The idea was for you and your opponent to shoot the four orange clay pigeons then shoot the black one last. We were allowed only five rounds of ammo and all the orange HAD to be shot before the black, other wise your opponent was awarded a point. Anyhow, I was very pleased to have found my focus again. The last few shoots of last season I was not doing well at all, but this time, at both matches I was able to get back in the so called ZONE. It is a little difficult to explain what this is all about, except to say it is all about mindset, concentration, controlling the Adrenalin rush, and telling yourself YOU CAN DO THIS, and by golly I did, by ending up NOT down in the final standings.
So I will continue with my hobby of target shooting with more confidence.

Today it is a damp dreary day, a day I had planned on getting more work done on the garden, but instead,I will catch up on all the indoor chores so when the weather does improve, I will be able to play outside without feeling guilty about leaving things indoors in a mess.

I really have to be more diligent in posting every couple of days so you all, don't think I have" run away to join the circus"

Tuesday, April 08, 2008

If this doesn't light your fire...your wood is wet!

I try not to be biased, but I had my doubts about hiring Stevie. His placement counselor assured me that he would be a good, reliable busboy. But I had never had a mentally handicapped employee and wasn't sure I wanted one. I wasn't sure how my customers would react to Stevie.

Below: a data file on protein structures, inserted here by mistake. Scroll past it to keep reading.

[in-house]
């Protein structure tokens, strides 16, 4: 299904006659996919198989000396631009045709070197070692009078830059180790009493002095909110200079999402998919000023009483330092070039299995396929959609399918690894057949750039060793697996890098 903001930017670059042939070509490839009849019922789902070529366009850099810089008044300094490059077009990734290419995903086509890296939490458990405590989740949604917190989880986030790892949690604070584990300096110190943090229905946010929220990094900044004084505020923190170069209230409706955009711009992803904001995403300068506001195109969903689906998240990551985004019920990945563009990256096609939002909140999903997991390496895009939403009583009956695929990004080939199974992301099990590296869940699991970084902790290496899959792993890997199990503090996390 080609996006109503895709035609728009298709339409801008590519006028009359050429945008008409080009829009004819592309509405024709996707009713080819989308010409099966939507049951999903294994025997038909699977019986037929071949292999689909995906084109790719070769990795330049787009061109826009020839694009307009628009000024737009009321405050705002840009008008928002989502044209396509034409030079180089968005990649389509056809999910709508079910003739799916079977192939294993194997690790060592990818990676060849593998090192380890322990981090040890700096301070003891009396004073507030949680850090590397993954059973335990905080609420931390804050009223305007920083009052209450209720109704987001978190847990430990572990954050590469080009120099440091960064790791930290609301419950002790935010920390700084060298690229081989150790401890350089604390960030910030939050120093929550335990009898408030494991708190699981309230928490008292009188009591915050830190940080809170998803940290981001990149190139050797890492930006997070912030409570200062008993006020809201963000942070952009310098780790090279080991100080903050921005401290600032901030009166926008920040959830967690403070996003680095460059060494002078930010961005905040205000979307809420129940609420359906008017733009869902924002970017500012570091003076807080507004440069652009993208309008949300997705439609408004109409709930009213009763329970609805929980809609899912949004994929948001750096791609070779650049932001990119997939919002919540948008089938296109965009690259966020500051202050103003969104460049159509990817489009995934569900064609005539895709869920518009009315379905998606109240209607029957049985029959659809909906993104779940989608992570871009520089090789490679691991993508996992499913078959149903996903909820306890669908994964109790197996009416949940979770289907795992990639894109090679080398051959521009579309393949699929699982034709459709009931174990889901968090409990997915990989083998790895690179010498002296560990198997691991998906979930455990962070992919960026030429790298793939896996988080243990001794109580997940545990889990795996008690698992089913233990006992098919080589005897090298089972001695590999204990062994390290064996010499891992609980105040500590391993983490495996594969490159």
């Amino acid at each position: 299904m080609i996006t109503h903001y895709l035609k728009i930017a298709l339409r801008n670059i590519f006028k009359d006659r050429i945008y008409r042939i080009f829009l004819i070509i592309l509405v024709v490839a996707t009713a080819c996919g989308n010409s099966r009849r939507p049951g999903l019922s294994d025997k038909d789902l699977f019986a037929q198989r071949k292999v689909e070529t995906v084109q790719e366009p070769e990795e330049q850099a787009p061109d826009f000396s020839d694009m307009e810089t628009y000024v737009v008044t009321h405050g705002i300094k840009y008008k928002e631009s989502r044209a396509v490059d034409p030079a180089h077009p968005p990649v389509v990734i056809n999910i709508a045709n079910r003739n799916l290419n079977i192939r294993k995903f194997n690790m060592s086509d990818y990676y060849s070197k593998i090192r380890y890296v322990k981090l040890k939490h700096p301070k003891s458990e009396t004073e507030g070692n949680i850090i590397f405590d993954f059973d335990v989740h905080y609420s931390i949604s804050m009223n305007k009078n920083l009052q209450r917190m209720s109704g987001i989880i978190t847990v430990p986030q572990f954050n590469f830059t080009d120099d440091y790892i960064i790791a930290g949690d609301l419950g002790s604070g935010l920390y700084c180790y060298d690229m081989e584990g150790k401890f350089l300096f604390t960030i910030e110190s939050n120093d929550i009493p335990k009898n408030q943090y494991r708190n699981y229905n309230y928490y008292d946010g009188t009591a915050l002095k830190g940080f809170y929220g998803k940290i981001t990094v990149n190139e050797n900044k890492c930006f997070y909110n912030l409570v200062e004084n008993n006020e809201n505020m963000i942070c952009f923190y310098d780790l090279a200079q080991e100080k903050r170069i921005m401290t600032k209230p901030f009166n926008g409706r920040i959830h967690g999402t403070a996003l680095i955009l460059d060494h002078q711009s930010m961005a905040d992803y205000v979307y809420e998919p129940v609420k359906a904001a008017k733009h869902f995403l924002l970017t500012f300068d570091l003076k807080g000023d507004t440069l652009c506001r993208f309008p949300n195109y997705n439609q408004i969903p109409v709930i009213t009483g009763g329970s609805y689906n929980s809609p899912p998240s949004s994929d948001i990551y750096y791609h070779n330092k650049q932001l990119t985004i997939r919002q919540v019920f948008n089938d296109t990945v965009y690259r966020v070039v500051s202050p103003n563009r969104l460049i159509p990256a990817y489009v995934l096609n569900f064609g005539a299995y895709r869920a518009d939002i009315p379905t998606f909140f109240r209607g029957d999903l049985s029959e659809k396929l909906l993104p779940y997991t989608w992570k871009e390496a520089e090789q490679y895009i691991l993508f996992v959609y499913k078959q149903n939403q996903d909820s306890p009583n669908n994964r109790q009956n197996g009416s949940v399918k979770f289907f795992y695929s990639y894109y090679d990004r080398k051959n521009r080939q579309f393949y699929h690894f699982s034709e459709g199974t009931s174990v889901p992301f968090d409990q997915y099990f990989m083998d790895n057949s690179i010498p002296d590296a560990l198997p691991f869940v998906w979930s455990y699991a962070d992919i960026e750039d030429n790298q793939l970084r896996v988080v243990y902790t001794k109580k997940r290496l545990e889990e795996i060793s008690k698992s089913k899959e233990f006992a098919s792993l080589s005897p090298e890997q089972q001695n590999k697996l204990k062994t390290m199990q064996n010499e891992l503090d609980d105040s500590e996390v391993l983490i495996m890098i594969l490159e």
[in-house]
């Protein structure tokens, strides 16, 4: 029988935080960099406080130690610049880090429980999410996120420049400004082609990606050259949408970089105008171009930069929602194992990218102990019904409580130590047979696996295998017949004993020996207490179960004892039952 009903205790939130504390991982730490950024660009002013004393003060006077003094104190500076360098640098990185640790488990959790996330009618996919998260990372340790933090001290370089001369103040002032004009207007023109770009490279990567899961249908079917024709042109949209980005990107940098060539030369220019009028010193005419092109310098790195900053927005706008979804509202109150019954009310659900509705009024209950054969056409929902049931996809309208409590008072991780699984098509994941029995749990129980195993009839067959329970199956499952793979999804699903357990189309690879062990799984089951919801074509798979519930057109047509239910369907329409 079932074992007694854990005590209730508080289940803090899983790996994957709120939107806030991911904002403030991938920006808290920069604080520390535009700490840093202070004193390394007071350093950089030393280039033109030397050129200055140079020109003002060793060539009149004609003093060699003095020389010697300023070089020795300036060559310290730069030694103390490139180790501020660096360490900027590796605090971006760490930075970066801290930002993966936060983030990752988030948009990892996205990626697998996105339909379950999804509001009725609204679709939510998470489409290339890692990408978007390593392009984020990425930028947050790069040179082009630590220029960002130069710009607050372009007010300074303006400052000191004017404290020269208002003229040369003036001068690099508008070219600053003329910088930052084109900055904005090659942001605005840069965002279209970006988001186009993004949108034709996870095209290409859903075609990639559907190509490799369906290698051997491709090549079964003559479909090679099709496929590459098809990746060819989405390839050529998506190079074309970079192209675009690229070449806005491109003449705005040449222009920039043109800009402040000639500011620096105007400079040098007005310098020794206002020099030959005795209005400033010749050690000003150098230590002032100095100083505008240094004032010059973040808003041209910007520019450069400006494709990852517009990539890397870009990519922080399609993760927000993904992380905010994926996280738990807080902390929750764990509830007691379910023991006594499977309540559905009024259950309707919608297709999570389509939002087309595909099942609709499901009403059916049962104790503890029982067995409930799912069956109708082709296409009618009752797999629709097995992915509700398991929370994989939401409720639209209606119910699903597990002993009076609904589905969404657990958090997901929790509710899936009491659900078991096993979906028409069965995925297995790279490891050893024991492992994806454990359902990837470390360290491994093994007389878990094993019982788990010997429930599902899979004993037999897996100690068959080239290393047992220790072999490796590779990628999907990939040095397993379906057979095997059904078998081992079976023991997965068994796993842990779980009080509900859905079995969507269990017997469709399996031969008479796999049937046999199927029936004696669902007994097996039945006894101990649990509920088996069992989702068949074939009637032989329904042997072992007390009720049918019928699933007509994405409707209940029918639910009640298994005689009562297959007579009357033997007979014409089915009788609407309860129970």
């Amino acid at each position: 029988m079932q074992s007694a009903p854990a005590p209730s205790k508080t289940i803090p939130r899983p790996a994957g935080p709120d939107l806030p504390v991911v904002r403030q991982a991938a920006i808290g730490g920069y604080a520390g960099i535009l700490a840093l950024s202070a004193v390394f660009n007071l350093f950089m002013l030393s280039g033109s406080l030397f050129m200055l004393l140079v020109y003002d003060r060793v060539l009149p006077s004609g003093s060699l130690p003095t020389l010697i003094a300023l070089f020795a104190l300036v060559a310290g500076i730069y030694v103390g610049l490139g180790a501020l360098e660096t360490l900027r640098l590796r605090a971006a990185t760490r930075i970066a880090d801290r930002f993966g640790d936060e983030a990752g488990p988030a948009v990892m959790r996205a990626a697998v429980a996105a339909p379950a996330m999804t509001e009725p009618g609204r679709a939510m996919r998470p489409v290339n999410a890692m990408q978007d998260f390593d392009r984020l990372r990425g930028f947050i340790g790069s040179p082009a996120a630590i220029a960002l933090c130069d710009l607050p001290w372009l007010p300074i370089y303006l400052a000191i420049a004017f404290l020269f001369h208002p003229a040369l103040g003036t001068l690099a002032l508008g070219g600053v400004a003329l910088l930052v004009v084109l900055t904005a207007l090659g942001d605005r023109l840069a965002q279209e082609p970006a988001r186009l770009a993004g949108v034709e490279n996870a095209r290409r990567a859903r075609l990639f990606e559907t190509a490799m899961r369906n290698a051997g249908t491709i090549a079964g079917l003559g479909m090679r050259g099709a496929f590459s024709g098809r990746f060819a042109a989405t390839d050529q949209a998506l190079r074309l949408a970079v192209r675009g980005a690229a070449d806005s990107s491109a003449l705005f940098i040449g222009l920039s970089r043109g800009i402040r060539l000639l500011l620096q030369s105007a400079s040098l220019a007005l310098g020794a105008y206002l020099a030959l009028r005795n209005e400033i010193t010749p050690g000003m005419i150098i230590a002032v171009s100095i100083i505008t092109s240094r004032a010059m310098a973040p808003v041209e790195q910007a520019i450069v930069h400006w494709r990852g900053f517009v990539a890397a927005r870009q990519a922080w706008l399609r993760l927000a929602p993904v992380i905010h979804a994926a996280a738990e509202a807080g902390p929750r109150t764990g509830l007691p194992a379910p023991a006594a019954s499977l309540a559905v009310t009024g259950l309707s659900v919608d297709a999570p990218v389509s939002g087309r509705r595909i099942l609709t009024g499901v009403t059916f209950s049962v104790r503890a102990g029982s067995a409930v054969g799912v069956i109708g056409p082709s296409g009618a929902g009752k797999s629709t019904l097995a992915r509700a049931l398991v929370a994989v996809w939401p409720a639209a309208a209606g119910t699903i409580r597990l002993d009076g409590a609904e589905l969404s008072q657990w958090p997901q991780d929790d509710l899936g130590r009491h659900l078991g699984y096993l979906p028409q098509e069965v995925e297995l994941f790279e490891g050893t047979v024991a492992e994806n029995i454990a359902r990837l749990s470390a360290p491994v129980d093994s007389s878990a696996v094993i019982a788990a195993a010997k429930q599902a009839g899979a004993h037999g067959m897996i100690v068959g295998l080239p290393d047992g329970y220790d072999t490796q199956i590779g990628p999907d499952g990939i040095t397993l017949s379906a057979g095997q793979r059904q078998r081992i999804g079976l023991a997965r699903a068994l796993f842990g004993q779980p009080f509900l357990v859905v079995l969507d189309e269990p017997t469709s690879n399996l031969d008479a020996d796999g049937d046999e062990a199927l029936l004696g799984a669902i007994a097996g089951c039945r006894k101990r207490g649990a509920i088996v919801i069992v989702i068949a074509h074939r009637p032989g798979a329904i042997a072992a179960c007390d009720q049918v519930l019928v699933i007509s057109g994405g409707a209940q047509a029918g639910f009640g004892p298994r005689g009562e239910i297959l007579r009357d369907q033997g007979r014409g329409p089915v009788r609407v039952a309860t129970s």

He was short, a little dumpy with the smooth facial features and thick-tongued speech of Downs Syndrome. I wasn't worried about most of my trucker customers because truckers don't generally care who buses tables as long as the meatloaf platter is good and the pies are homemade.

The four-wheeler drivers were the ones who concerned me; the mouthy college kids traveling to school; the yuppie snobs who secretly polish their silverware with their napkins for fear of catching some dreaded "truck stop germ" the pairs of white-shirted business men on expense accounts who think every truck stop waitress wants to be flirted with. I knew those people would be uncomfortable around Stevie so I closely watched him for the first few weeks.

I shouldn't have worried. After the first week, Stevie had my staff wrapped around his stubby little finger, and within a month my truck regulars had adopted him as their official truck stop mascot.

After that, I really didn't care what the rest of the customers thought of him. He was like a 21-year-old in blue jeans and Nikes, eager to laugh and eager to please, but fierce in his attention to his duties. Every salt and pepper shaker was exactly in its place, not a bread crumb or coffee spill was visible when Stevie got done with the table. Our only problem was persuading him to wait to clean a table until after the customers were finished. He would hover in the background, shifting his weight from one foot to the other, scanning the dining room until a table was empty. Then he would scurry to the empty table and carefully bus dishes and glasses onto his cart and meticulously wipe the table up with a practiced flourish of his rag!

If he thought a customer was watching, his brow would pucker with added concentration. He took pride in doing his job exactly right, and you had to love how hard he tried to please each and every person he met.